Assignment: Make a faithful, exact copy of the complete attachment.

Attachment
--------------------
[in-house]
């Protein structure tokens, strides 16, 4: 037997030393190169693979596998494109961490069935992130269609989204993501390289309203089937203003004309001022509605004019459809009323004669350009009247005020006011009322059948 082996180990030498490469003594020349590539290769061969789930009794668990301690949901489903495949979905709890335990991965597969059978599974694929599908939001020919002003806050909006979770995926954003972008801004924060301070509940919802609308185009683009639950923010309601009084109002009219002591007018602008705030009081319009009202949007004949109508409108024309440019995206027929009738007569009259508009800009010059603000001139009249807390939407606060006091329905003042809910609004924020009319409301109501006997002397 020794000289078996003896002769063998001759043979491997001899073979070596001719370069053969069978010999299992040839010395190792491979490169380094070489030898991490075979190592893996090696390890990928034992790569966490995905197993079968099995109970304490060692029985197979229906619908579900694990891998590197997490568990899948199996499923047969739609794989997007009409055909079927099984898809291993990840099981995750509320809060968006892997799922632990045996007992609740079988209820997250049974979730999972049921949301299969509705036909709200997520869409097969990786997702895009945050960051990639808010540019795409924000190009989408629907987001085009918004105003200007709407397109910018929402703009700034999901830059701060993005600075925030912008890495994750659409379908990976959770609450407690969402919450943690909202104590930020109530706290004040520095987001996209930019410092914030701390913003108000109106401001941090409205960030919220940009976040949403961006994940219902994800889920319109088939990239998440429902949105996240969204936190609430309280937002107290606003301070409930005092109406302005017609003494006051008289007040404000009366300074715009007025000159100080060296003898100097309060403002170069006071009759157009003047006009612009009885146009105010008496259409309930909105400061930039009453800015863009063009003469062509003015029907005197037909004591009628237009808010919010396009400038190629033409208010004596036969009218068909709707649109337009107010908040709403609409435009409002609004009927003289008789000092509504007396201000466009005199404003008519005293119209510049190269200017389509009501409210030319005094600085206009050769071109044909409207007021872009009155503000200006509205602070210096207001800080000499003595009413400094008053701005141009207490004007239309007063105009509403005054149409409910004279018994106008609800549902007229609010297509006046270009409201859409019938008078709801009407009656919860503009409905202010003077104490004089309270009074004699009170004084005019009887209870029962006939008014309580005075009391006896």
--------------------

[in-house]
């Protein structure tokens, strides 16, 4: 037997030393190169693979596998494109961490069935992130269609989204993501390289309203089937203003004309001022509605004019459809009323004669350009009247005020006011009322059948 082996180990030498490469003594020349590539290769061969789930009794668990301690949901489903495949979905709890335990991965597969059978599974694929599908939001020919002003806050909006979770995926954003972008801004924060301070509940919802609308185009683009639950923010309601009084109002009219002591007018602008705030009081319009009202949007004949109508409108024309440019995206027929009738007569009259508009800009010059603000001139009249807390939407606060006091329905003042809910609004924020009319409301109501006997002397 020794000289078996003896002769063998001759043979491997001899073979070596001719370069053969069978010999299992040839010395190792491979490169380094070489030898991490075979190592893996090696390890990928034992790569966490995905197993079968099995109970304490060692029985197979229906619908579900694990891998590197997490568990899948199996499923047969739609794989997007009409055909079927099984898809291993990840099981995750509320809060968006892997799922632990045996007992609740079988209820997250049974979730999972049921949301299969509705036909709200997520869409097969990786997702895009945050960051990639808010540019795409924000190009989408629907987001085009918004105003200007709407397109910018929402703009700034999901830059701060993005600075925030912008890495994750659409379908990976959770609450407690969402919450943690909202104590930020109530706290004040520095987001996209930019410092914030701390913003108000109106401001941090409205960030919220940009976040949403961006994940219902994800889920319109088939990239998440429902949105996240969204936190609430309280937002107290606003301070409930005092109406302005017609003494006051008289007040404000009366300074715009007025000159100080060296003898100097309060403002170069006071009759157009003047006009612009009885146009105010008496259409309930909105400061930039009453800015863009063009003469062509003015029907005197037909004591009628237009808010919010396009400038190629033409208010004596036969009218068909709707649109337009107010908040709403609409435009409002609004009927003289008789000092509504007396201000466009005199404003008519005293119209510049190269200017389509009501409210030319005094600085206009050769071109044909409207007021872009009155503000200006509205602070210096207001800080000499003595009413400094008053701005141009207490004007239309007063105009509403005054149409409910004279018994106008609800549902007229609010297509006046270009409201859409019938008078709801009407009656919860503009409905202010003077104490004089309270009074004699009170004084005019009887209870029962006939008014309580005075009391006896």